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Fossil Fuel Subsidy Reform in the Developing World: Who Wins, Who Loses, and Why?

Abstract

Fossil fuel subsidies are widespread in developing countries, where reform efforts are often derailed by disputes over the likely distribution of gains and losses. The impacts of subsidy reform are transmitted to households through changes in energy prices and prices of other goods and services, as well as through factor earnings. Most empirical studies focus on consumer expenditures alone, and computable general equilibrium analyses typically report only total effects without decomposing them by source. Meanwhile, analytical models neglect important open-economy characteristics relevant to developing countries. In this paper, we develop an analytical model of a small open economy with a preexisting fossil fuel subsidy and identify direct and indirect impacts of subsidy reform on real household incomes. Our results, illustrated with data from Viet Nam, highlight two important drivers of distributional change: (i) the mix of tradable and nontradable goods, reflecting the structure of a trade-dependent economy; and (ii) household heterogeneity in sources of factor income.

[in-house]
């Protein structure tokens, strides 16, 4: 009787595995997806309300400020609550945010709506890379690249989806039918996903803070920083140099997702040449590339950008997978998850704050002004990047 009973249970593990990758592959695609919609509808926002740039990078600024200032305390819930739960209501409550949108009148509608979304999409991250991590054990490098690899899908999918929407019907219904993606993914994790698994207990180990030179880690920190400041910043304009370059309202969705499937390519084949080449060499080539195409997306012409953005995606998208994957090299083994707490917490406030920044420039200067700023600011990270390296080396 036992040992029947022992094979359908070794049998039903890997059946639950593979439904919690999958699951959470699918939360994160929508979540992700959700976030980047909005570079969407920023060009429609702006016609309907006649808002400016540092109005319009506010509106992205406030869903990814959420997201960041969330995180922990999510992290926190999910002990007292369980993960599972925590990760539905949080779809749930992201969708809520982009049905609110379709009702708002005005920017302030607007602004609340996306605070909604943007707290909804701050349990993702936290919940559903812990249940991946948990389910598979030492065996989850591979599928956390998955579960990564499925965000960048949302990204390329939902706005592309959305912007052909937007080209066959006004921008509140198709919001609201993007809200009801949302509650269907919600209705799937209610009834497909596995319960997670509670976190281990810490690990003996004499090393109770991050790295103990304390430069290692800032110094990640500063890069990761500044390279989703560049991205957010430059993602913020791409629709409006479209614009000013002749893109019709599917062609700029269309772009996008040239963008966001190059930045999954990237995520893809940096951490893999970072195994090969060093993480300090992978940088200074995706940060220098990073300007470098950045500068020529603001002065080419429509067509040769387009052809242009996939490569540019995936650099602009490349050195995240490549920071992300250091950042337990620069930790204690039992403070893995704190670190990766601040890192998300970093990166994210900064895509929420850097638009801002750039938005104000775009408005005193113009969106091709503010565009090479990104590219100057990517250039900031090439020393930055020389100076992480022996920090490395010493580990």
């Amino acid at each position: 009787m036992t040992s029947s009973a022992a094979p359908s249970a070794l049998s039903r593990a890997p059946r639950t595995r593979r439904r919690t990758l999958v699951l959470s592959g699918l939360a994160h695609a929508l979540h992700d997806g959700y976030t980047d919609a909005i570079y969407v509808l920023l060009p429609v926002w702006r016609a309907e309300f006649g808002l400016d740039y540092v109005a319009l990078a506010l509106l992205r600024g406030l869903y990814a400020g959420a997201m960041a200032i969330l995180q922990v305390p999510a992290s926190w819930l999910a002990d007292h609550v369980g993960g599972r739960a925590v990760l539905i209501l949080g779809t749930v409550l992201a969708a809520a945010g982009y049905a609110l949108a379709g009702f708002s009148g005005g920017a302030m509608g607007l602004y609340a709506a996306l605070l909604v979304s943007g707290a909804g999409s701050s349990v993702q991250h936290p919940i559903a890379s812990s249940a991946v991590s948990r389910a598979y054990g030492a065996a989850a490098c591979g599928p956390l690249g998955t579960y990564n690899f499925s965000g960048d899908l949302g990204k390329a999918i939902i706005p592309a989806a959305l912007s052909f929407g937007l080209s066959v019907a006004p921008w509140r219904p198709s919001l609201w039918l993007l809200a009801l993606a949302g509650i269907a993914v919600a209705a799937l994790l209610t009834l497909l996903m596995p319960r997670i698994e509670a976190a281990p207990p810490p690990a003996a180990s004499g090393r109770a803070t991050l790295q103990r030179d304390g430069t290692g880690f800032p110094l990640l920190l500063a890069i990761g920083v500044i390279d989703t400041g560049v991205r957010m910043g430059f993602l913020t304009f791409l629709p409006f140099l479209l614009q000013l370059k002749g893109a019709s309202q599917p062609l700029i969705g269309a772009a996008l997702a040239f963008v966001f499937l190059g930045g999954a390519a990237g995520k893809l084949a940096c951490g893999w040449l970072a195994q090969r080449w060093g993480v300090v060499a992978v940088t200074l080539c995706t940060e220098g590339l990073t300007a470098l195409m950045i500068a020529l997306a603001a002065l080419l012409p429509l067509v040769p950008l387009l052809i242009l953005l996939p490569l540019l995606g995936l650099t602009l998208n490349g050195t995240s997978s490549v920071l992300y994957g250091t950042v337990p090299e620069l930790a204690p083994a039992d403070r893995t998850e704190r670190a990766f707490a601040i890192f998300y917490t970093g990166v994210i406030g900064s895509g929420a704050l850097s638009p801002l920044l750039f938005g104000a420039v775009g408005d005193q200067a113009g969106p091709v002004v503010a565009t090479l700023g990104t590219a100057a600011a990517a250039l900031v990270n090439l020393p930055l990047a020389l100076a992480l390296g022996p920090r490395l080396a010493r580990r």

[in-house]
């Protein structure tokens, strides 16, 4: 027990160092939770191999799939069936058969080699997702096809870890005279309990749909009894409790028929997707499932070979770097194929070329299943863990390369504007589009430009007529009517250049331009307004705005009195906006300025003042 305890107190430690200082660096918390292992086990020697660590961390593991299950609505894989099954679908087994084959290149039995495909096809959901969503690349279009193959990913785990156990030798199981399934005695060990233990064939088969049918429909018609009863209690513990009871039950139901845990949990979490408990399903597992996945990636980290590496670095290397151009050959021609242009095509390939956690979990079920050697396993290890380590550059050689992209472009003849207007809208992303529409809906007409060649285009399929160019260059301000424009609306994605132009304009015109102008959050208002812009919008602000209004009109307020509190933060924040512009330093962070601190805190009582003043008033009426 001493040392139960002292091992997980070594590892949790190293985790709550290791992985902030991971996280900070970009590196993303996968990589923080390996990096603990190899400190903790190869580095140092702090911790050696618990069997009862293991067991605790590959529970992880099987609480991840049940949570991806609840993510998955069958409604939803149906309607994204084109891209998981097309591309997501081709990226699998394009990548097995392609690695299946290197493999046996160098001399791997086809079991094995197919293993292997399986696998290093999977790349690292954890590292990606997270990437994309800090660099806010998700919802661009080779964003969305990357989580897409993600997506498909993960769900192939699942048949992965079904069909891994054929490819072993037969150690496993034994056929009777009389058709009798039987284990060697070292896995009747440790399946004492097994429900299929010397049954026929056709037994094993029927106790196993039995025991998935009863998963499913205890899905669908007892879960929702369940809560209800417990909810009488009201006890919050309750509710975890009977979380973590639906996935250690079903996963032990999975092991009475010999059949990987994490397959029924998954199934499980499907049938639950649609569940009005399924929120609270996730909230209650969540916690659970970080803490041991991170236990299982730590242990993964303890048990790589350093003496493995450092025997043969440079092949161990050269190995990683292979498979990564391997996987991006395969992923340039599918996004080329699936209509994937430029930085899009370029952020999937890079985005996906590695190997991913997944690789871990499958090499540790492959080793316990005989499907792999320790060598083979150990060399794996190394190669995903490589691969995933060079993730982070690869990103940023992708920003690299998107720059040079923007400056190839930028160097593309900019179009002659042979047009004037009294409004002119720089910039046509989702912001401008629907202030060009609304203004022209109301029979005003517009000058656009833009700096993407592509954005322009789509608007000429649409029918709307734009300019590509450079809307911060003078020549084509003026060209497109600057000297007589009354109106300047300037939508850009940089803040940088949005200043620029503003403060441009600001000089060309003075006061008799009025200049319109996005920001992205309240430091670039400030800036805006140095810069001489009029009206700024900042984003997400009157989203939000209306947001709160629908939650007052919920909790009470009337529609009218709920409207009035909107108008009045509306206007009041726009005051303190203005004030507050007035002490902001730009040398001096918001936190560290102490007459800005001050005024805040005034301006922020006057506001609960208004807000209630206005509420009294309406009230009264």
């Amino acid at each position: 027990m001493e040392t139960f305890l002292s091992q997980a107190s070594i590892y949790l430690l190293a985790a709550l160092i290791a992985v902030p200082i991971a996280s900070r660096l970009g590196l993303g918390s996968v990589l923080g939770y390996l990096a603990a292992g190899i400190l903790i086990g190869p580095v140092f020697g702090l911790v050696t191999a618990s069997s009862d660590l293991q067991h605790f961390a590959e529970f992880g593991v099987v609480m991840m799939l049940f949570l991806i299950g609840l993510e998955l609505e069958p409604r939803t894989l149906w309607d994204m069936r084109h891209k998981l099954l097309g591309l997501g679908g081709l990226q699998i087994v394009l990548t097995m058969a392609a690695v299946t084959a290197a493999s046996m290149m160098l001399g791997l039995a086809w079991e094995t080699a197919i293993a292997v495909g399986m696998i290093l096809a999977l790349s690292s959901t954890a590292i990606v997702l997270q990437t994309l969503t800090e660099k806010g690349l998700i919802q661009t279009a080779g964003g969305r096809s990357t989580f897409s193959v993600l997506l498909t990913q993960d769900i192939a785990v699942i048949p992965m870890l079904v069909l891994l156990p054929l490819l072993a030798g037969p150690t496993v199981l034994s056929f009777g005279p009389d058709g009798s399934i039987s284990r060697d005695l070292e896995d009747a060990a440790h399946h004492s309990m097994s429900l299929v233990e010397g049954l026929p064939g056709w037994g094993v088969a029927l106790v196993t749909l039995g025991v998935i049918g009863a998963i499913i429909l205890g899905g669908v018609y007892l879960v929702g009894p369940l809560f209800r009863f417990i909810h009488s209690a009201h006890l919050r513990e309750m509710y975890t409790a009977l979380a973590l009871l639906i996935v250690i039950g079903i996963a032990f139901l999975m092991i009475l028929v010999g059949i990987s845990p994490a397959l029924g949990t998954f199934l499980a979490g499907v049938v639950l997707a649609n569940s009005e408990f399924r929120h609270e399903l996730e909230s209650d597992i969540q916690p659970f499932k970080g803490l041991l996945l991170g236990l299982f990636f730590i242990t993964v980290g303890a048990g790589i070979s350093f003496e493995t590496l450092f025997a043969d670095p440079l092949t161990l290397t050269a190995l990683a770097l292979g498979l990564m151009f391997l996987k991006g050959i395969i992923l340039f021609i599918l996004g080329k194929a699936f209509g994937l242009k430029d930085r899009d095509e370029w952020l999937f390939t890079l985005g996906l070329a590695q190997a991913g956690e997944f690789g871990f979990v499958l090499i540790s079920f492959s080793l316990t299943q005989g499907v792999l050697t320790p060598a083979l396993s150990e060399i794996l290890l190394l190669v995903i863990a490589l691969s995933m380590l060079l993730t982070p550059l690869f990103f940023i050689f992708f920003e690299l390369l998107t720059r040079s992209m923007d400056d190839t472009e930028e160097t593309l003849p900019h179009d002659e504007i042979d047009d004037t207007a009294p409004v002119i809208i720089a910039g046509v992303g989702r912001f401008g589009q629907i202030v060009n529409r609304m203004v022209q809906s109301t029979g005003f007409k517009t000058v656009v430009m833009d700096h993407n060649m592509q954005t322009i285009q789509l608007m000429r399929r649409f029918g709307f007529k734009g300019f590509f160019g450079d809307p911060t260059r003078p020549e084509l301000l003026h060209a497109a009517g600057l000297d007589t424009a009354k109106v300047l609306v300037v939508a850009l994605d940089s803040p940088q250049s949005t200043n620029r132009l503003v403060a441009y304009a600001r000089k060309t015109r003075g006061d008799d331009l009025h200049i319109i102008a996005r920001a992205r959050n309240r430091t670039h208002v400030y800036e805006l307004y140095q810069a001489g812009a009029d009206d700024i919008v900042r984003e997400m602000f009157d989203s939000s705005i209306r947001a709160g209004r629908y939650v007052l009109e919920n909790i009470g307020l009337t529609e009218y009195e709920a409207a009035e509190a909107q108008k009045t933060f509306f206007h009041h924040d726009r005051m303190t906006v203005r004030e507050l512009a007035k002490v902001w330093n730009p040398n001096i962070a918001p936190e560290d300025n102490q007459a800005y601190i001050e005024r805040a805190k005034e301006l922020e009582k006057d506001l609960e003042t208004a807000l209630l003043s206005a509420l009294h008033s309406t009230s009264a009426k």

I.  Introduction

A large and growing literature assesses the distributional implications of energy policies. Where developing economies are concerned, most (though not all) of these studies rely heavily, if not exclusively, on household expenditure data to quantify changes in well-being. In this paper, we advance the claim that where developing countries are concerned, focusing on changes in household cost of living alone may be insufficient to account for the distributional effects of a major energy price reform. Our key point is that energy’s primacy as an input to production in lower-income economies means that it is also reasonable to expect that a meaningful change in energy subsidies or tax rates will also have macroeconomic impacts through economy-wide changes in sectoral relative prices and factor demands, and thus on key sources of household income. Since the sources of household earnings from factors are heterogeneous across the income distribution, ignoring changes through factor market channels may overlook an important source of distributional impact.